Scudder kills no-loads

These were the original no-load, low-fee funds that the company launched when it entered the Canadian marketplace in 1995.

The plan was to replicate the U.S. success story, where Scudder has been a strong player in the no-load market for decades. The Canadian line-up was designed to compete directly with companies like Altamira, with direct telephone sales, no commissions, and management expense ratios that were among the lowest in the industry.

Unfortunately, despite decent performance numbers, Scudder funds never caught on with Canadian investors. Sales lagged and it became apparent that the company couldn’t hope to grab a major share of the no-load market without a massive expenditure on marketing.

The writing was on the wall after the Scudder family was put into an uncomfortable alliance with the load Maxxum funds under the aegis of Investors Group a couple of years ago. A new series of Scudder units were created, the Advisor class. They carried higher MERs and were sold with sales commissions through the usual mutual fund distribution channels.

The problem from Scudder’s perspective was that no knowledgeable investor would buy the more expense units as long as the original Classic series was still available. After all, why would anyone want to pay a sales commission and a higher MER for what amounts to the same fund?

The result was the inevitable death of the Classic series. Now your only option if you want Scudder funds is to pay the extra costs.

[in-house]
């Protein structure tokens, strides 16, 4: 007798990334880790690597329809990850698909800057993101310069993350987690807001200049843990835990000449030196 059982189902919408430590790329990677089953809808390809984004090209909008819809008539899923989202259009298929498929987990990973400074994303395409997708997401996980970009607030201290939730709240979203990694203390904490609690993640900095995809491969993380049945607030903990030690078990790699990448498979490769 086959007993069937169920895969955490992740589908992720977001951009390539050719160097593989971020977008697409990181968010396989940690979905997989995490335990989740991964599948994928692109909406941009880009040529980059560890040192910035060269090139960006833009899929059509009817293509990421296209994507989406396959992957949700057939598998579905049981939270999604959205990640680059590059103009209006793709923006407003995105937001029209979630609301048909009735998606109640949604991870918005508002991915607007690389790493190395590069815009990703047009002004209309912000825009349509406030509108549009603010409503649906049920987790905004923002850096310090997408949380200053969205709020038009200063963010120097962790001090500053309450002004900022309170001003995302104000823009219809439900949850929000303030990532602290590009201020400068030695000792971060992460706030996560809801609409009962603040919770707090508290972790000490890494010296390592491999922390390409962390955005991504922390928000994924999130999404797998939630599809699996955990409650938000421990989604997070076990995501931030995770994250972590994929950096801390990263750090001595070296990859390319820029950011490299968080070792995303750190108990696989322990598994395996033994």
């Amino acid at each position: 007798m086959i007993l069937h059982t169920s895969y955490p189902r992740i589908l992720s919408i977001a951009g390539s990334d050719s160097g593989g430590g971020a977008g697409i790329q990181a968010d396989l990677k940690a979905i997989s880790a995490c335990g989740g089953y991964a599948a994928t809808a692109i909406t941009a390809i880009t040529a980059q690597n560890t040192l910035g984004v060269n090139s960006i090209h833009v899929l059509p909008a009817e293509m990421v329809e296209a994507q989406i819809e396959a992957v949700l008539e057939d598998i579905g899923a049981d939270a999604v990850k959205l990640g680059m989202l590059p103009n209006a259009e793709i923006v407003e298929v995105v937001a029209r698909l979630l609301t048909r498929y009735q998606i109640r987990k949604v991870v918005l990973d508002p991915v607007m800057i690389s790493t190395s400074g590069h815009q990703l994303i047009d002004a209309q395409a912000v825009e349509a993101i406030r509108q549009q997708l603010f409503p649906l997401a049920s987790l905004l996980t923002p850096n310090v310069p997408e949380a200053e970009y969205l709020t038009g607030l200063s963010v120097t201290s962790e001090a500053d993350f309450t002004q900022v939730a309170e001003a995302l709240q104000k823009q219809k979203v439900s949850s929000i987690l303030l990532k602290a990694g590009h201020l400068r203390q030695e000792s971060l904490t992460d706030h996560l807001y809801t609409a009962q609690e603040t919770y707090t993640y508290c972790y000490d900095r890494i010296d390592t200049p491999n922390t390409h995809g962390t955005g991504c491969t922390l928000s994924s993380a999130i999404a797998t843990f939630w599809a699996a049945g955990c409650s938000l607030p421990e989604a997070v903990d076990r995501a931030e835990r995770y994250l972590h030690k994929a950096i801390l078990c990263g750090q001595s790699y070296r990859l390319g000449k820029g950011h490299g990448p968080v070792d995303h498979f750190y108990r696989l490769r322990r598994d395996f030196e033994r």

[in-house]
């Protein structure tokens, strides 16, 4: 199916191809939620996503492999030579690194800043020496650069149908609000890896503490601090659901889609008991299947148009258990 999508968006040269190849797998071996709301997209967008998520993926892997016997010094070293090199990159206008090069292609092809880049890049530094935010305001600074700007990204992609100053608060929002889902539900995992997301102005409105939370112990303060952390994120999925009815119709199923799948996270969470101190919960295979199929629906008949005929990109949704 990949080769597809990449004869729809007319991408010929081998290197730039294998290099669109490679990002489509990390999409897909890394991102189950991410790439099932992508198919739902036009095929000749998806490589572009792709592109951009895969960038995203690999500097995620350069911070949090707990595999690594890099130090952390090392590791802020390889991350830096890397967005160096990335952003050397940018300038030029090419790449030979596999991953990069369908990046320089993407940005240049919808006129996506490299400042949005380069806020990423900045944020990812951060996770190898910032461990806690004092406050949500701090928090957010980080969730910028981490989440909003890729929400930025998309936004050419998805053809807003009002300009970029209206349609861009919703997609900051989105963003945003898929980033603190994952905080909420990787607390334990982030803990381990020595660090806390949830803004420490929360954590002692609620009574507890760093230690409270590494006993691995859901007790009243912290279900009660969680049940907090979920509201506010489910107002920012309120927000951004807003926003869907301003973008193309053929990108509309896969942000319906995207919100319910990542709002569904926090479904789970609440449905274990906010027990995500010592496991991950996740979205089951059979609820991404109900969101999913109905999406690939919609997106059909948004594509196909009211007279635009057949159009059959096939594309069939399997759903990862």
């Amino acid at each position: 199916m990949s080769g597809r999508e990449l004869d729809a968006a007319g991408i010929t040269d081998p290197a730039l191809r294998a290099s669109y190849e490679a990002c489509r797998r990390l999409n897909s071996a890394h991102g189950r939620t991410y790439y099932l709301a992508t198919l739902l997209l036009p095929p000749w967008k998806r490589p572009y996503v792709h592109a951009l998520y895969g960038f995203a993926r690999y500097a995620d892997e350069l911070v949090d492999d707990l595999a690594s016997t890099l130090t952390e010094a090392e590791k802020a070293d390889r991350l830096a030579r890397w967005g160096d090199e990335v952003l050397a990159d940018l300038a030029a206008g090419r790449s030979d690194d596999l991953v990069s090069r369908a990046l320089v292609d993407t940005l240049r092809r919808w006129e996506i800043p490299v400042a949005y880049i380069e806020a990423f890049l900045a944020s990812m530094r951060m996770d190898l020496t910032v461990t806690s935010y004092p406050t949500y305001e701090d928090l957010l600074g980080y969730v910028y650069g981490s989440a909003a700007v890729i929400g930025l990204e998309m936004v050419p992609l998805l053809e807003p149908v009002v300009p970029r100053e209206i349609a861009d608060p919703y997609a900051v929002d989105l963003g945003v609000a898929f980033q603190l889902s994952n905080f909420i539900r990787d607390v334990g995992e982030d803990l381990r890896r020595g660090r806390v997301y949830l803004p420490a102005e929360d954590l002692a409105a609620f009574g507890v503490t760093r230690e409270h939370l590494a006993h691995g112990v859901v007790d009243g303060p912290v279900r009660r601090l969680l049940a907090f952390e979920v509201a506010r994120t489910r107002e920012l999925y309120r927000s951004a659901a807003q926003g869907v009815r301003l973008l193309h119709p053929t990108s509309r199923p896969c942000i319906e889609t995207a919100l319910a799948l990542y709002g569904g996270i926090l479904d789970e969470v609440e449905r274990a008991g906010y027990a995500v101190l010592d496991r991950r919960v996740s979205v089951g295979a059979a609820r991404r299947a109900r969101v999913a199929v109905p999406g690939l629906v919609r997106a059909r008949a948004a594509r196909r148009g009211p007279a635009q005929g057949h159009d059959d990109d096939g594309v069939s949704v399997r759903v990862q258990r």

That changes the whole dynamic. The higher charges mean that the net return to investors will be significantly lower. As a result, the historic returns of the Classic units should not be seen as indicative of what the Advisor series will do.

For example, during the year 2000 the Classic units of the Scudder Canadian Bond Fund returned 9.3%, well above average for the category.. The Advisor units, by contrast, returned just 7.5%, below average for Canadian bond funds. More than half a point of that differential was accounted for by the higher MER of the Advisor series. Plus, those figures do not reflect any of the sales charges attached to Advisor units.

It’s the same story elsewhere in the family. The Classic units of the Scudder Canadian Equity Fund returned 6.7% in 2000. The Advisor units gained 5.8%. In this case, the difference was entirely attributable to the higher MER of the Advisor series – 2.66% vs. 1.60%.

The message is that the Scudder funds need to be completely reassessed by investors in the light of this significant development. They are no longer the excellent value they once were. Now they’re just another family of load funds and you should make your decisions on that basis.

By the way, if you currently own Classic units you have the choice of holding them, redeeming them, or transferring them to the Advisor series. Under no circumstances should you choose the last option. All you’ll do is increase your MER and reduce your return.

Adapted from the March 2001 edition of Mutual Funds Update, a monthly newsletter edited and published by Gordon Pape. Get a free three-month e-subscription!